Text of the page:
WEST PALM BEACH, Fla. - Theresa LePore was the Palm Beach County Supervisor of Elections at the time of dangling and dimpled chads and the infamous butterfly ballot.
"Well, I call it my perfect storm where everything just kind of collided there. I remember a lot of good, but I remember a lot of bad and lost a lot of friends during that time. A lot of people had turned on me if you will because they accused me of throwing the election. Actually I was blamed for everything."
Workers were recounting ballots through Thanksgiving. Meanwhile daily protests took place outside the elections office. "A lot of hate mail accusing me of everything imaginable. That was kind of the dark side, a dark period there," she remembered.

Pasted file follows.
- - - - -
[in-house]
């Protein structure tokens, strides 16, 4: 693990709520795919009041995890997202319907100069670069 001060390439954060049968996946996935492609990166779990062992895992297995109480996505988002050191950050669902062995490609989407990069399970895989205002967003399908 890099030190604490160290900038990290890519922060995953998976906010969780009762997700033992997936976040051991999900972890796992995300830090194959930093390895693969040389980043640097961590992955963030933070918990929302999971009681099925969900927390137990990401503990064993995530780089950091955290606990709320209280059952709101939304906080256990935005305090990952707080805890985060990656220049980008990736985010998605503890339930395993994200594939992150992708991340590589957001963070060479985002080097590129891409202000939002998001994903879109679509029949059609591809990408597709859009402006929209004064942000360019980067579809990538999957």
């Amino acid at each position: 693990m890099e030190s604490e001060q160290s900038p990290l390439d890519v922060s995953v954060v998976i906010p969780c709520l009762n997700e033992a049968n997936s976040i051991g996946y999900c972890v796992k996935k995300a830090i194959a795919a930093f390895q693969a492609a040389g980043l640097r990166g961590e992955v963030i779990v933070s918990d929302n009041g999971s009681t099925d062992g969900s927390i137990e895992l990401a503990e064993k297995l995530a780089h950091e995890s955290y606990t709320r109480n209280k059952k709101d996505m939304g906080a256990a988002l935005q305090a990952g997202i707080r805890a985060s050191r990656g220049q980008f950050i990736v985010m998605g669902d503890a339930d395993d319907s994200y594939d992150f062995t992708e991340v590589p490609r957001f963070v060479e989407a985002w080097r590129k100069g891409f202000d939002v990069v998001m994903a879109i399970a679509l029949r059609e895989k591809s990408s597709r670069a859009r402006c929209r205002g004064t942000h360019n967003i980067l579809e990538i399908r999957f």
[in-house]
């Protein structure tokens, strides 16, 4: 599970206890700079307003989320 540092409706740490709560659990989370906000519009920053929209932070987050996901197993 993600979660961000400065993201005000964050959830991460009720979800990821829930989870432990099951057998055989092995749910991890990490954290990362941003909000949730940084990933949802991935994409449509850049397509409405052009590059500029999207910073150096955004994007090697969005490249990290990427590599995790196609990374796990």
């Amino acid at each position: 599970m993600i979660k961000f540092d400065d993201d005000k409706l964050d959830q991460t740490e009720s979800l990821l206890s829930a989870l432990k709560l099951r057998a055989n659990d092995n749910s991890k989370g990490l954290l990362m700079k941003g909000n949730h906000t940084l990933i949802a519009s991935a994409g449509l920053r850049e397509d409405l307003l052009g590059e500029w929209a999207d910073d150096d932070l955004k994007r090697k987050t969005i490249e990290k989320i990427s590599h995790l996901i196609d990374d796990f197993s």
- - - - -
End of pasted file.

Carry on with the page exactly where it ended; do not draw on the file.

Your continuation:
LePore started working at the elections office when she was a teenager. By the time voters turned her out in 2004, she had completed 34 years at the office, eight as supervisor.
"People don't realize what is involved with that office, and people think that it's a very easy job and that you only work once every two years. They don't realize that in Palm Beach County specifically we have 38 municipalities. We have elections going on all the time. For a county-wide general election for example, they have to hire and train 5,000 people just to work at the polls."
She says every part of the job requires close attention.
"It's a lot of detail, a lot of paperwork, and you need to make sure that you are a detailed-oriented person, that you are able to read and comprehend the laws and that you are able to work together with your staff to make sure that everything goes as it is supposed to go."
LePore is now volunteering for several non-profit organizations. She also has a consulting firm which provides elections software. The software is used by soldiers overseas who want to cast their vote online.
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